As a skinny, socially awkward child, yours truly was pretty easy to scare. It may be extremely hard to believe, but it's certainly the truth. I have a very vivid memory of waiting in line for The Haunted Mansion at Disney World, my heart racing with terror, my forehead soaked in sweat. When the doors finally open and the gaggle of suburbanites were herded inside, my parents were convinced I was on the fast track to an adolescent heart attack. Of course, I survived the ride with my hide intact, though my tender pride and dignity did take quite the lashing that summer. And the less said about my experiences with the haunted miniature golf course in Pigeon Forge, Tennessee, the better.
After revisiting Armand Mastroianni's 1988 psychic horror flick "Cameron's Closet", I came to the startling realization that I was, in fact, a lot more chicken-hearted than I care to remember. This dodgy motion picture is one of the major reasons I was terrified of dark closets in my youth, a wholly irrational fear that lingers to this day. Not surprisingly, this plodding and somewhat tiresome shocker barely registers as anything other than a dry and somewhat unpleasant cinematic fart; the very idea that something as boring and uninspired as this could scare the underpants off my skinny backside is enough to make me hang my head in shame.
The film chronicles the telekinetic adventures of Cameron (Scott Curtis), an average, everyday little boy with a decidedly extraordinary gift. When his father -- a misguided scientist who once attempted to channel his son's uncanny abilities -- is unexpectedly decapitated while hanging out in Cameron's closet in the middle of the night, the kid is forced to move in with his dysfunctional mother and her abusive boyfriend. Not surprisingly, Cameron and his mommy's new beau don't see eye-to-eye, a fact which may or may not have contributed to the poor bastard's bizarre ejection from the boy's bedroom via the second story window.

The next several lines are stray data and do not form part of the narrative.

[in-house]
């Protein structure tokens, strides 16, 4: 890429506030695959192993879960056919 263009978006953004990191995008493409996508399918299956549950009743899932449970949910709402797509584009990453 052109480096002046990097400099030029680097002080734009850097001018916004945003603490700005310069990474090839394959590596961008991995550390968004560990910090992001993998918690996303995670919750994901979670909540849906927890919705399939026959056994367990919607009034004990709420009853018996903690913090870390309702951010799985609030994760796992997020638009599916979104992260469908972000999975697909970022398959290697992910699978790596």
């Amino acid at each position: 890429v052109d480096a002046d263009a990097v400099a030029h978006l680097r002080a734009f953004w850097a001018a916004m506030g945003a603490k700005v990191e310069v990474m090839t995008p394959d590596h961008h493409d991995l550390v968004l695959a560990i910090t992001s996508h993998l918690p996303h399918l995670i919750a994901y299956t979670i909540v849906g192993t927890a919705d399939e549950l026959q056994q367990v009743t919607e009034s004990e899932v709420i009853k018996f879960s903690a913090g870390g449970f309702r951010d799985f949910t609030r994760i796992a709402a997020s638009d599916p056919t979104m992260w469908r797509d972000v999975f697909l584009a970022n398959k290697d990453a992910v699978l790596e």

The police, of course, are baffled. How in the hell did this budding thespian manage to fly so far from the house? More importantly, what unholy powers caused the man's eyes to melt inside their respective ocular cavities? Dr. Nora Haley (Mel Harris) is the first to address the boy's peculiar powers, and quickly teams up with a physically and mentally exhausted homicide detective in order to unravel the mystery behind Cameron's abilities. However, their research soon unearths the dangerous demonic force lurking within the boy's bedroom closet.
"Cameron's Closet" is, in a word, silly. The entire films seems like a sorry excuse for a series of increasingly moronic murder set pieces, sequences that often come across as goofy and ill-conceived rather than scary and thoroughly shocking. The aforementioned demonic forces also appear to be an afterthought; their connection to the creatures lurking in the titular location are never fully explained. Wading through endless scenes of clunky dialogue and limp-wristed performances feels like a chore, especially considering the payoff isn't nearly as exciting as the box art would lead you to believe. It's a shame, really, as the premise has potential to be genuinely frightening.
If you're young, naive, and prone to bed-wetting, "Cameron's Closet" might be enough to induce several long weeks of unstoppable nightmares. The rest of us, unfortunately, won't have much to sink our gnarled teeth into. The film doesn't even work in that "so bad it's good" sort of way, due in part to the feature's pathetically generic script and its cast's lethargic approach to the material. However, it's interesting to see how far I've come as a horror fan, especially considering how much of an enormous fraidy cat I was back in the day. Then again, you still couldn't pay me enough to spend a night inside my bedroom closet. No way, no how.